Governor Scott’s sensible decision to reject HSR funding was made with the Florida taxpayer in mind. By refusing federal funds, he has gotten Florida “off the hook” in terms of monetary liabilities that would certainly weigh down both current and future generations.Central to the venture is the issue of over ambition. According to a report from the Reason Foundation, research has shown that final costs are underestimated on 90 percent of large passenger rail transportation projects, with actual cost overruns averaging 45 percent higher than previously anticipated. In the case of the Tampa-Orlando rail, this makes the $2.4 billion projection seem eerily low.As the state of Florida is only guaranteed $2.4 billion from the federal government, any additional costs (including those of operation) will fall to the taxpayer. Many proponents argue that if private companies are allowed to take responsibility for the project, then the burden will be lifted from the citizenry. Unfortunately, this argument simply isn’t airtight – there aren’t many private companies around who are willing to write a blank check for what has historically been a financially unsuccessful enterprise, especially in current economic times.Excessive ambition rears its head again in ridership projections. Some contend that with the presumed ridership count, the revenue generated by the train system will be enough to cover any and all additional costs. However, the current projection at 2.4 million (annually) is unreasonably high, as it is two-thirds of the actual ridership seen by the Amtrak Acela Express, which services a group of cities that have a combined population that is eight times greater than that of Tampa and Orlando. In addition, the argument for job creation is weak, as the actual numbers will be a fraction of what is expected as soon as the construction phase ends.It’s clear that the Tampa-Orlando rail project just isn’t a project worth undertaking. With unreasonable assessments stemming from those in favor coupled with the many risks inherent in the proposal, Governor Scott’s tough verdict is clearly for the best.The Orlando Sentinel “LaHood Gives Florida Another Week for High-Speed Rail”
Signe Thomas, FSU Junior in Economics & International Affairs:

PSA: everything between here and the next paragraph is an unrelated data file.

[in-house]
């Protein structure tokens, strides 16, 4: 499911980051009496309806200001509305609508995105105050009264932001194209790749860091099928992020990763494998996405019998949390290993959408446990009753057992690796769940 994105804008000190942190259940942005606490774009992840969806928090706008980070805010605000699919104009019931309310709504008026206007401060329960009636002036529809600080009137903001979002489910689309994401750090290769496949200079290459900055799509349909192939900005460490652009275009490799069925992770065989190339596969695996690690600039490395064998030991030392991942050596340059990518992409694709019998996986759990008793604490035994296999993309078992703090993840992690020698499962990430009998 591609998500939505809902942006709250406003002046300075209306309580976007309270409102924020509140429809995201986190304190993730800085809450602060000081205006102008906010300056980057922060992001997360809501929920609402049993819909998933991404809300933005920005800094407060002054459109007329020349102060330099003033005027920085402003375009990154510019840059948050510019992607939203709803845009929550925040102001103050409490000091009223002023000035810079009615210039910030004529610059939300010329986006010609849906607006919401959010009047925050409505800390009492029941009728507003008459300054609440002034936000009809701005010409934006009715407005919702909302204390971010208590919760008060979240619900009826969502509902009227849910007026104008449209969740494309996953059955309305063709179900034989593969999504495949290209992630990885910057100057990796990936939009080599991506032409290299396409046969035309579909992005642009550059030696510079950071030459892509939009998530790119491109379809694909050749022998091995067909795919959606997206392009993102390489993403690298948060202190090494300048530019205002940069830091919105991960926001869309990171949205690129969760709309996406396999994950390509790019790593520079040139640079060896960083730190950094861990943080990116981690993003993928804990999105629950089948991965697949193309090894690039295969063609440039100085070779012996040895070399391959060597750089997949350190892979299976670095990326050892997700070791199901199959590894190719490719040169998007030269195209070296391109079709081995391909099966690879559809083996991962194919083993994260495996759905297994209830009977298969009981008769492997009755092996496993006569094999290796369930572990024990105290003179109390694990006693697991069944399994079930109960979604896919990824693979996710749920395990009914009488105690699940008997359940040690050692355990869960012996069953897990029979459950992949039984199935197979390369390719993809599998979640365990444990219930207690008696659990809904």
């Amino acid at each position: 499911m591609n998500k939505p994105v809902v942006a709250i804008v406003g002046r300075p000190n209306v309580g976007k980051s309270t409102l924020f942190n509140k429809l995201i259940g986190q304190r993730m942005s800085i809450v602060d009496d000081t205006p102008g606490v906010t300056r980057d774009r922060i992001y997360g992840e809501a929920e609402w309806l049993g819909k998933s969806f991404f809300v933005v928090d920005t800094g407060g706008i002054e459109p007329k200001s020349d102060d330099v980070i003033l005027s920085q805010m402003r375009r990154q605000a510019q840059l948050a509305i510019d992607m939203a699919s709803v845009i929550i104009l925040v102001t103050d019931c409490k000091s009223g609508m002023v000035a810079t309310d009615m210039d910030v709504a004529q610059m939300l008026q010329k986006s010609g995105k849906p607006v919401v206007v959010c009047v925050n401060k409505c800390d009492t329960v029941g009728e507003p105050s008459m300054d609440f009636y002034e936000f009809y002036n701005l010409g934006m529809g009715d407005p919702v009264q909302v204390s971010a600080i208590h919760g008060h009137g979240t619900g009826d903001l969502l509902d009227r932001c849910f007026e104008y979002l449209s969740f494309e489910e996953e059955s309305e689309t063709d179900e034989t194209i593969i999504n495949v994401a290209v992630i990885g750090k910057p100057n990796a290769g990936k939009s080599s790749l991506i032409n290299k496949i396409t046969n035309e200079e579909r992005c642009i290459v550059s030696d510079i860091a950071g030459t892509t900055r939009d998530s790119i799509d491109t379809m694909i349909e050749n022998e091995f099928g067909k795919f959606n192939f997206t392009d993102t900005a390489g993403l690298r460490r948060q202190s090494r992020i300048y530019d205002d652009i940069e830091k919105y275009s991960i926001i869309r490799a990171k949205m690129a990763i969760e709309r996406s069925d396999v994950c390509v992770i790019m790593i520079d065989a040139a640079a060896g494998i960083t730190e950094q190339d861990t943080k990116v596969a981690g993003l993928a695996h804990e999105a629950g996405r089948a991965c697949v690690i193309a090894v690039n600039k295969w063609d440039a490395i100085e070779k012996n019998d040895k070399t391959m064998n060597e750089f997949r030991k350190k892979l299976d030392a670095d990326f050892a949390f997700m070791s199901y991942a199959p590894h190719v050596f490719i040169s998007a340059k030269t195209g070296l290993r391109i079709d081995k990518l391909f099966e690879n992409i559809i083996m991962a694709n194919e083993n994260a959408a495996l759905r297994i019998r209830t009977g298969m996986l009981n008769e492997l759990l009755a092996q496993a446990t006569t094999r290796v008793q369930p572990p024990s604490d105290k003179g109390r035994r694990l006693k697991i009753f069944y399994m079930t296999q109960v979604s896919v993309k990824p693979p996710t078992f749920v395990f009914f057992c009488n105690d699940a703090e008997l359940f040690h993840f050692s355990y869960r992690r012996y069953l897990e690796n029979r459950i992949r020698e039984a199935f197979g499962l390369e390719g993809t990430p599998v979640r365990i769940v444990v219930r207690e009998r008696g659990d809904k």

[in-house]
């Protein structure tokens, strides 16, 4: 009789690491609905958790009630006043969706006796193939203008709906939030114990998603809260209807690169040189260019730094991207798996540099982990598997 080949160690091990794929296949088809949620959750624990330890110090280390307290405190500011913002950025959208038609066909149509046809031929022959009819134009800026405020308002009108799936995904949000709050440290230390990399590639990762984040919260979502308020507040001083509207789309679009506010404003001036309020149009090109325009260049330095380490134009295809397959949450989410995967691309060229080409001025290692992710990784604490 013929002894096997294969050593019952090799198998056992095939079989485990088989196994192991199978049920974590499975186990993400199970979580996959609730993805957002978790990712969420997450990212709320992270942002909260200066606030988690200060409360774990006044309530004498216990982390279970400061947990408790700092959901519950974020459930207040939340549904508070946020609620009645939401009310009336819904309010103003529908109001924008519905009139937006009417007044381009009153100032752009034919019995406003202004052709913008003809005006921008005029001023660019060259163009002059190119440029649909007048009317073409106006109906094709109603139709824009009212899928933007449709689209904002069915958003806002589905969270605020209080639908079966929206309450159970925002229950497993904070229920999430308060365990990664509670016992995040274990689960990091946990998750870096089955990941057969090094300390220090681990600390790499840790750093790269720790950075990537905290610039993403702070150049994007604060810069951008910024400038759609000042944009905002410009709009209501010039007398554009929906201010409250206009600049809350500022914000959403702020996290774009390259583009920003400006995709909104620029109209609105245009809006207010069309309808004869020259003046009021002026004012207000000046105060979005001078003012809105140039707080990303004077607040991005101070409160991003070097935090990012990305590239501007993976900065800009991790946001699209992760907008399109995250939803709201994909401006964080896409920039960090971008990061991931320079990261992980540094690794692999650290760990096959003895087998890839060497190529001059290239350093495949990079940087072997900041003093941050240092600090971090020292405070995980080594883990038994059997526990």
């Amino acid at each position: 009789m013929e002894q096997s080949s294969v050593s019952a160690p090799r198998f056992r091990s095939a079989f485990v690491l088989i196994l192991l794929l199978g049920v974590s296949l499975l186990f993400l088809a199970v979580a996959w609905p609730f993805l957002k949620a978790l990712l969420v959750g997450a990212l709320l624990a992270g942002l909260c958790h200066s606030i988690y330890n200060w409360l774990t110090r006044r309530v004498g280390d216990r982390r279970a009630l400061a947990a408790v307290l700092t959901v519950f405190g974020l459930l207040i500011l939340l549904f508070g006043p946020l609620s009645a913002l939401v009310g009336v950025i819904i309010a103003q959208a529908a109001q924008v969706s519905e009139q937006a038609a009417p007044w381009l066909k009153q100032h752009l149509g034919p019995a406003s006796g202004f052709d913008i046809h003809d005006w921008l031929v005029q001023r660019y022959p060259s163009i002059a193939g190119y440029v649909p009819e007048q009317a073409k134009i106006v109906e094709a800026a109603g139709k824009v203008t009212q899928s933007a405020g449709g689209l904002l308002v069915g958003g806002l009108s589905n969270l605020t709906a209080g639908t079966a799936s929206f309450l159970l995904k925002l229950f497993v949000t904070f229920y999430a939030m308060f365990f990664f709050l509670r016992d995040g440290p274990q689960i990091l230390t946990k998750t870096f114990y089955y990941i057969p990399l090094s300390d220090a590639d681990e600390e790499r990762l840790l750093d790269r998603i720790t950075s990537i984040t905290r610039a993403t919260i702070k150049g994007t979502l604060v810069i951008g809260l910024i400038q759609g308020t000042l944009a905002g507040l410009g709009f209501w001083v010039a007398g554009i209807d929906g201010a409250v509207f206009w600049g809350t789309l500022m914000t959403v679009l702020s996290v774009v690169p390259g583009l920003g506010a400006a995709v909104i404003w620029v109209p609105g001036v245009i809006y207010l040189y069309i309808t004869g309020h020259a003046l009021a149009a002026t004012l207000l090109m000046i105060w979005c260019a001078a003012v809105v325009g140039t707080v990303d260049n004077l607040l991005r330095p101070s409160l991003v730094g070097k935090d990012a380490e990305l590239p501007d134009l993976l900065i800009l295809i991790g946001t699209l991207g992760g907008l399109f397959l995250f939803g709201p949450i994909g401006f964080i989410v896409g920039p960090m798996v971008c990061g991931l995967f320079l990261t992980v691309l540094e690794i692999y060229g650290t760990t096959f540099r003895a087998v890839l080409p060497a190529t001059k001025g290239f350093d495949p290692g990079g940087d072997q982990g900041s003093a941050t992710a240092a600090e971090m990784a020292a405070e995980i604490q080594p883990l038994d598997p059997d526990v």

I support Governor Scott’s decision of rejecting the proposed $2.4 billion of federal money for a high speed rail in Florida.  Remember, there is no such thing as a “free lunch”.  So if a high speed rail with no strings attached sounds too good to be true, it probably is!  According to Florida Senator Bill Nelson, “…the state will have no financial responsibility in high-speed rail.”  However, Governor Scott has yet to have anyone propose to him a method of how this project would be paid for if it were to go over the proposed $ 2.4 billion without it falling as a burden on Florida taxpayers.  Even if the project didn’t exceed the estimated $2.4 billion, there’s no way to be certain that there is even enough consumer demand for such a high speed rail to be successful and profitable in this area of Florida.  No one has proposed to Governor Scott an anterior method of who would accept responsibility if the high speed rail turns out to not be profitable and ends up needing to be subsidized.  Florida taxpayers already subsidize other train systems in Florida, so it is not illogical to anticipate that this project would result in needing to be subsidized as well.  Gov. Scott is looking out in the best interest of Floridians as a whole (the taxpayers) by rejecting the $2.4 billion from the federal government for a high-speed rail, because the state of Florida simply does not need it. Sure, some people might want the high speed rail and it might be beneficial to them if they live in Orlando and Tampa and plan on using it.  However, consumers as a whole don’t need/want the high speed rail because there simply isn’t enough demand for it. If there was enough demand, then the free market would provide it:  If there were enough consumers wanting this and they made up a significant demand, then the supply side of this economic equation (companies/producers in the private sector) would realize what a huge demand there was for such a project and they would get to work building a high speed rail in order to profit from it.  Since the market hasn’t provided a high speed rail between Orlando and Tampa, there clearly isn’t a significant demand that would make the high speed rail profitable, so why should government spend billions of tax-paying dollars to fund such a project?  The government needs to keep its nose out of our state’s economy and stop trying to fund money toward projects that aren’t necessary when our country is 14 trillion in debt—and counting!I understand that rejecting large sums of supposedly “free” federal $ is really tough, esp. when those benefiting from such “free” $ are lobbying the state capital for it to take place, while those that don’t benefit are not as likely to collectively take action to lobby against such from happening; this is called a collective action problem. Although some may not want a high speed rail, it is in no one person’s best interest to spend their time lobbying against it because they don’t have a high incentive to do so. However, the ones lobbying for such federal $ to be spent in their area do have the incentive to take collective action and lobby because they are the ones that have the most to benefit/gain from the federal money. Luckily for the taxpayers of FL, our current Governor isn’t letting himself be persuaded by such special interests, (in this case, those that do want the high speed rail), and he instead is siding with the citizens of the state of FL as a whole. He represents all of the citizens in this state which is why he acted on behalf of the taxpayers by not accepting federal $ for a project that would end up forking the rest of the bill over to the taxpayers of our state.  Gov. Scott has mastered Economics 101: there is no such thing as a free lunch!